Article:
Home closed for summer after board decides it's a financial drain
Planning a trip to the Charles M. Bair Family Museum this summer? Better strike the journey off that "to do" list.
Citing money woes, the board managing the $40 million trust doyenne Alberta Bair left upon her death in 1993 has decided not to reopen - not this year, anyway - the Martinsdale ranch home stuffed with European antiquities, Western paintings and American Indian beadwork.
"When you can only spend a dollar in one place, it's got to be responsibly done," trustee Jim Roscoe of Billings says. Bair's legacy, he says, funds not only the museum but also a host of philanthropic causes, including thousands of dollars in four-year, full-ride scholarships to local students. With its dwindling attendance numbers - about 5,000 people paid the $3 admission fee last summer, down from 15,000 the first year it was open, in 1994 - the museum has become a drain on the trust, Roscoe says. He estimates a cost of about $30 per visitor to keep the place running.
"I'd be surprised to see it open for the 2003 tourist season," Roscoe says.
If the closure is bad news for Montanans who'd hoped to tour the eclectic collection this year, it's even worse tidings for the businesspeople of Meagher and Wheatland counties, who say the loss of tourist dollars could be devastating in an area where "hardship" almost always follows the word "economic." The average annual income in Meagher County, a ranching community, is $18,000, county commissioner Jamie Doggett says.
"These are two struggling communities economically trying to hold onto this," Doggett says. "This is important to us. It brings people through."
Losing that traffic for one season will be hard enough on the region, but folks fear the museum will never reopen, she says. "By closing it this summer, then the momentum is gone - and I am firmly convinced that they will not open it ever again."
To Dorothy Spracklen, a tour guide at the museum and caretaker to Alberta Bair until she died, closing the museum threatens not just the local economy but a valuable part of the state's heritage as well. Charles M. Bair, who died in 1943, at one point ran more sheep than any other rancher in North America, boasting more than 300,000 head in his heyday. The ranch home, where his family continued to live, became the repository for exotic Chippendale, Louis XV, Paul Storr and Asian artifacts daughters Marguerite and Alberta collected on their many journeys to Europe, as well as paintings by Charles M. Russell and Joseph Henry Sharp and beaded moccasins and leggings given to the Bairs by Crow Indian Chief Plenty Coups.
Dispersing the collection would remove the pieces from their context as commentary on the sisters' lives, Spracklen asserts.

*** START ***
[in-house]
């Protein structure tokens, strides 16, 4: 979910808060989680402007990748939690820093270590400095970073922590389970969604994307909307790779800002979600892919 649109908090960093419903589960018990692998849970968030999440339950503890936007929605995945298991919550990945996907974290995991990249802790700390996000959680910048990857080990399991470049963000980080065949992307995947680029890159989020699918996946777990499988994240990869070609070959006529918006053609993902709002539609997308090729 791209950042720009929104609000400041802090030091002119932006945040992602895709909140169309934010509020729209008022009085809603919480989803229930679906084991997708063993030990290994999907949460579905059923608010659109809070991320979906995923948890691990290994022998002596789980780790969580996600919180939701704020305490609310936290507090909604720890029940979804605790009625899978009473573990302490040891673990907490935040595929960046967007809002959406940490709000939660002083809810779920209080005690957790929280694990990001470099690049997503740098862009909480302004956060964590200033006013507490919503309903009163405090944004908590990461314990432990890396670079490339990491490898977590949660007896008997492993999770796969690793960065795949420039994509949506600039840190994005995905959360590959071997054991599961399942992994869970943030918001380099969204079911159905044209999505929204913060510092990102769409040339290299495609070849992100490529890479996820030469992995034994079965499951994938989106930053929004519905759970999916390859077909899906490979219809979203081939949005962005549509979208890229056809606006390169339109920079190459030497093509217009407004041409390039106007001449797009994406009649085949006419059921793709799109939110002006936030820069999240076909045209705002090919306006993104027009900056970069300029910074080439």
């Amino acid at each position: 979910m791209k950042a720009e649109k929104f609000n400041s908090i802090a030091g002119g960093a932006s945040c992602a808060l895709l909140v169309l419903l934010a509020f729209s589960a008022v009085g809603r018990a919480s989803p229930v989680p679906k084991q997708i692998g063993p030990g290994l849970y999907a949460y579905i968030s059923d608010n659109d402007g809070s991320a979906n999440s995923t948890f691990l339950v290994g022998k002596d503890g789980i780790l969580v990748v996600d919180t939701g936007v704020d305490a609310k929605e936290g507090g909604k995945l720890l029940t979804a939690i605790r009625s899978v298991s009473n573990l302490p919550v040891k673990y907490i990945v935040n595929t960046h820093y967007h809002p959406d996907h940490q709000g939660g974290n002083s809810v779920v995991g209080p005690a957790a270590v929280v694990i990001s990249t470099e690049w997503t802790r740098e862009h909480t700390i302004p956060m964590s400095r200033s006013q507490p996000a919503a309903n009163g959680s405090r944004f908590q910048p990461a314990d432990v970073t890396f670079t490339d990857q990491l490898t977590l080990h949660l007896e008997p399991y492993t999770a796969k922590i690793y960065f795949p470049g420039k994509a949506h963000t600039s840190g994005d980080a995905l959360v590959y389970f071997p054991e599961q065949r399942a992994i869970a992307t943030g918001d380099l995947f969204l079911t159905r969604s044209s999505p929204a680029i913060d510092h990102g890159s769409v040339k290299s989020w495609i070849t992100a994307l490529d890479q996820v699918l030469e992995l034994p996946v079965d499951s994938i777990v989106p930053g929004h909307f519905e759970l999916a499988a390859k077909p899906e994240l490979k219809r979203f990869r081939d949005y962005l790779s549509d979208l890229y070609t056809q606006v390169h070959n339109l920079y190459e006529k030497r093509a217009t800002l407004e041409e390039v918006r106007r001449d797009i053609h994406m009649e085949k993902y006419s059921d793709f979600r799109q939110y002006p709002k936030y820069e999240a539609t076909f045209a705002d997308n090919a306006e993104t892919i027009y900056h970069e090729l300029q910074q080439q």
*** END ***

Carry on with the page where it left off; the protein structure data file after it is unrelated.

"If you take the Russells to the Russell Museum and the silver to the Yellowstone Art Museum, then what do you have? You just have some Russells, some silver," she says.
Their fears may be unfounded. Roscoe says closing the museum for a season simply is a way for the trustees to take a breath, examine the situation, and decide what to do next. Re-opening the museum is a possibility, he says, one of several a consultant will consider for the trustees.
"It's a wonderful asset," he says of the museum; several times as a child he accompanied his grandfather, an acquaintance of Alberta Bair's, to the Martinsdale ranch to fish the Musselshell River, he says.
The trustees have agreed to meet with locals to answer questions about the museum closing: "We're determined to do all we can to get them to change their minds," Doggett says.
Roscoe seems doubtful such a change will happen - this year, at least.
"Most of the board is really energized and motivated by telling the Bair story, by trying to keep the collection together and not letting it leave the state of Montana," he says.
"But this museum cannot be a commercial development opportunity for certain counties. Its main reason for existing is because the founders wanted to get the family story out, but they were also wise enough to write their trust in such a way that said if things were not exactly clicking the way they should be, to advise the board to take action."
Alberta Bair stipulated the museum be open five years before assessing its viability; the trustees gave it eight, Roscoe points out.
As anyone who knew her will attest, Alberta Bair was extremely frugal.
"She was tight," Roscoe says. "I loved her for that, though."
Sherry Jones can be reached at firstname.lastname@example.org or by calling 523-5299.